“Successful people do what unsuccessful people are unwilling to do.” -Darren Hardy, former editor of SUCCESS Magazine
The truth is, most people are making choices based on avoiding what they fear, not striving toward their goals.
This fear-driven behavior is exactly why most people are no on-track to succeed. When fear is calling the shots, you are living reactively, not intentionally. You spend the lion’s share of your energy focusing on problems, risks, and worst-case scenarios rather than how to win.
It’s human nature to choose the familiar, the convenient, the easy. I’m no exception. For most of my teenage years, I chose the mind-numbing bliss of pornography and compulsive video games in lieu of dealing with the pain and hurt from my family, bullies at school, and chronic loneliness.
But after 6 years of intense behavioral counseling, therapy, and 12-step addiction work, I’ve learned a few things.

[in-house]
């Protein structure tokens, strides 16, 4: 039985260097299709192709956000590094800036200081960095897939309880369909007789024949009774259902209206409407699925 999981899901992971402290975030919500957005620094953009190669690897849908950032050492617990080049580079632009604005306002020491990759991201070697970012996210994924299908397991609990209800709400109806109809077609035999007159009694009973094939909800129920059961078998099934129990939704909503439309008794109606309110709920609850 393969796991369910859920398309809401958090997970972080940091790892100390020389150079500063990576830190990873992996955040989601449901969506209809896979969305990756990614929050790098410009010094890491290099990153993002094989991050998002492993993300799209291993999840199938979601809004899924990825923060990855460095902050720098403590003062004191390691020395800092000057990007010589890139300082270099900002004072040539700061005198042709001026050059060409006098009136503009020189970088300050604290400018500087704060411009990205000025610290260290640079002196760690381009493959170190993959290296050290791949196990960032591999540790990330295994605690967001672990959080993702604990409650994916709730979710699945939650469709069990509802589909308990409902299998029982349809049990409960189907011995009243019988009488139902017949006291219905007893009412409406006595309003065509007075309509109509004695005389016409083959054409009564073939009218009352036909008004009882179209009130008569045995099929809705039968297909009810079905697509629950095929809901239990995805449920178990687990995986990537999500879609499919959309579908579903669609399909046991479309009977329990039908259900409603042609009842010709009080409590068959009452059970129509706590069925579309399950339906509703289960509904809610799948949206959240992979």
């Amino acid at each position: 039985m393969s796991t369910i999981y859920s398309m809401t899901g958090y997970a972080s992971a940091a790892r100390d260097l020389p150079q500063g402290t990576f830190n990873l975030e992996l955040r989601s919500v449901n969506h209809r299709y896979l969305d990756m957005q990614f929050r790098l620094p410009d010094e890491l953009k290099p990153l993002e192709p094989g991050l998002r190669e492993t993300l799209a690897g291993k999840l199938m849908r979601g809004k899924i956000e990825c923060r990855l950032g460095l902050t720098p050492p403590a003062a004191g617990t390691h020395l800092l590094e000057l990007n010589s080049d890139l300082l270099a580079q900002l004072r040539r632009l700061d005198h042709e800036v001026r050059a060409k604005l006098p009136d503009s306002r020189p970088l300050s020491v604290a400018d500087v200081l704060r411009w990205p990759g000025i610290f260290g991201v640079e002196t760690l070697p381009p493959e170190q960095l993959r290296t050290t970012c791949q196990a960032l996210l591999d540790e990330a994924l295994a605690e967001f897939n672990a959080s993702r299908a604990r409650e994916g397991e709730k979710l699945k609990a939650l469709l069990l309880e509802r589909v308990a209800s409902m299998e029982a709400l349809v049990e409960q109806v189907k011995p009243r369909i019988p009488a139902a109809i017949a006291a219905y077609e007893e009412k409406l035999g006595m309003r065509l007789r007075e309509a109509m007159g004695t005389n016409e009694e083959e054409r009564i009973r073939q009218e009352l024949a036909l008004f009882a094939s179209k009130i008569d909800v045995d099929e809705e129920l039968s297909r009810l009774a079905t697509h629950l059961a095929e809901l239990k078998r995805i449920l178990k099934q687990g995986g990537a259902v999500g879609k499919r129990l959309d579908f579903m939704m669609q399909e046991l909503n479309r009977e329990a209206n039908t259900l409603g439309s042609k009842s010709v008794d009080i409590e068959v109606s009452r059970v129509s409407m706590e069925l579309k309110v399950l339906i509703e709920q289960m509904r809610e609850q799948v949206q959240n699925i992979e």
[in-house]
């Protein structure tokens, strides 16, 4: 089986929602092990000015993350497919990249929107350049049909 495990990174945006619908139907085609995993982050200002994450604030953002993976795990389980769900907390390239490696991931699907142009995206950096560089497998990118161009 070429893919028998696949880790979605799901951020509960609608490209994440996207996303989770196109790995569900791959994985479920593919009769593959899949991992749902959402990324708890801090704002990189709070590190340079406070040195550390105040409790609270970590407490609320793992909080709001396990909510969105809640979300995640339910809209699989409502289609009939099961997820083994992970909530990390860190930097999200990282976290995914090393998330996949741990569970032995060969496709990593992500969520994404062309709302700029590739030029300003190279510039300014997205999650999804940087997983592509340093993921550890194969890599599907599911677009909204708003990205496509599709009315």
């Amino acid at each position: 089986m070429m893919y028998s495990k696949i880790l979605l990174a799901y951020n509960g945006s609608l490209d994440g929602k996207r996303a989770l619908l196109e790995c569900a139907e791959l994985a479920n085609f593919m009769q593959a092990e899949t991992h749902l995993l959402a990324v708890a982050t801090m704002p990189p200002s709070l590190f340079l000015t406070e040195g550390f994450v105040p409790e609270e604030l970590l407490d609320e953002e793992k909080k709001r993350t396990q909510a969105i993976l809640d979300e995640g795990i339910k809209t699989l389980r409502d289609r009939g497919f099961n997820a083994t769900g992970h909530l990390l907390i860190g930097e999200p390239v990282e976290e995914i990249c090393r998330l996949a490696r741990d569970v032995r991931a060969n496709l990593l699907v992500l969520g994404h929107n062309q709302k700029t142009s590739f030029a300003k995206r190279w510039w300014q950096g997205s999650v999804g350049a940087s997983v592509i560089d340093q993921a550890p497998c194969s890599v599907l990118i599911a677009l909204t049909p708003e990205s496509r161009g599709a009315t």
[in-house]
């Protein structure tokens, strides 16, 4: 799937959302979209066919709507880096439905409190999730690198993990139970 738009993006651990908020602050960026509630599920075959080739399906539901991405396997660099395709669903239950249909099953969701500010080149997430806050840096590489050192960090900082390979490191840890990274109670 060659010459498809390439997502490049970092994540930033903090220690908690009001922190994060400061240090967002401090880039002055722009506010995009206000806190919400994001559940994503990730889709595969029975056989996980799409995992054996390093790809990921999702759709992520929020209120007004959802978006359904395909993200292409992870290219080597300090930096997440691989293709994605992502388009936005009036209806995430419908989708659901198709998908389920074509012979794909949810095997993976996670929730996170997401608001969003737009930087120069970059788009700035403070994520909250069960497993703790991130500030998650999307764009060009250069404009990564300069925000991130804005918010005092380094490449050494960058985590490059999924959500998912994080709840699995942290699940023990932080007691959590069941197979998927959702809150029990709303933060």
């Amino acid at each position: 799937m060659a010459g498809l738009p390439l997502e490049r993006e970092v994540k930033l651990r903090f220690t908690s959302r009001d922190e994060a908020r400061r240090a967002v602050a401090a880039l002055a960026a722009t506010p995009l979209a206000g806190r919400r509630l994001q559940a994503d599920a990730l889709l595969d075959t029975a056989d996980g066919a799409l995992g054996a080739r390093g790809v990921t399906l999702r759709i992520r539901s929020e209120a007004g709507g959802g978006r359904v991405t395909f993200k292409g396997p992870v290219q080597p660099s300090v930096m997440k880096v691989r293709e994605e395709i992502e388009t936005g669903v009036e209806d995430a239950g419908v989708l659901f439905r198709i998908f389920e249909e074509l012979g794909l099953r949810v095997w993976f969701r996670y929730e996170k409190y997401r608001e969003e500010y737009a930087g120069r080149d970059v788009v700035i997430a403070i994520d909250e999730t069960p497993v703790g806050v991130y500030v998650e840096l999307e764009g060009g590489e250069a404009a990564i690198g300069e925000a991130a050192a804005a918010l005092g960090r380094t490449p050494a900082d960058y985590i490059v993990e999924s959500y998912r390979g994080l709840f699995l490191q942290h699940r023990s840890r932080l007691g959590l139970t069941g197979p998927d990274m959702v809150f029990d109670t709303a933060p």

- Most people are not on-track to escape their mediocre lives.
- Most people aren’t on-track to have great relationships.
- Most people can’t say they’re happy with their health.
- Most people don’t feel financially secure.
- Most people choose the easy path, even if it leads to mediocrity.
This is how most people are living their lives. In his book Seasons of Life, best-selling author Jim Rohn wrote:
“When we are given free choice, more often than not, we choose rest, or we choose half an effort, or we choose a convenient excuse.”
If you’re reading this, you’re someone who’s concerned with achieving daring goals and adventuring where others dare not tread. As prolific writer Seth Godin once quipped: “Only talented people fret about mediocrity.”
You already know where the “traditional” path most everyone is on will take you: a good, but not great, outcome.
For lots of people, that’s fine. Not everyone has an intense desire to evolve into an upgraded version of themselves and achieve victories they’ve never thought possible.
But if that’s not you, then what I’m about to say will change everything.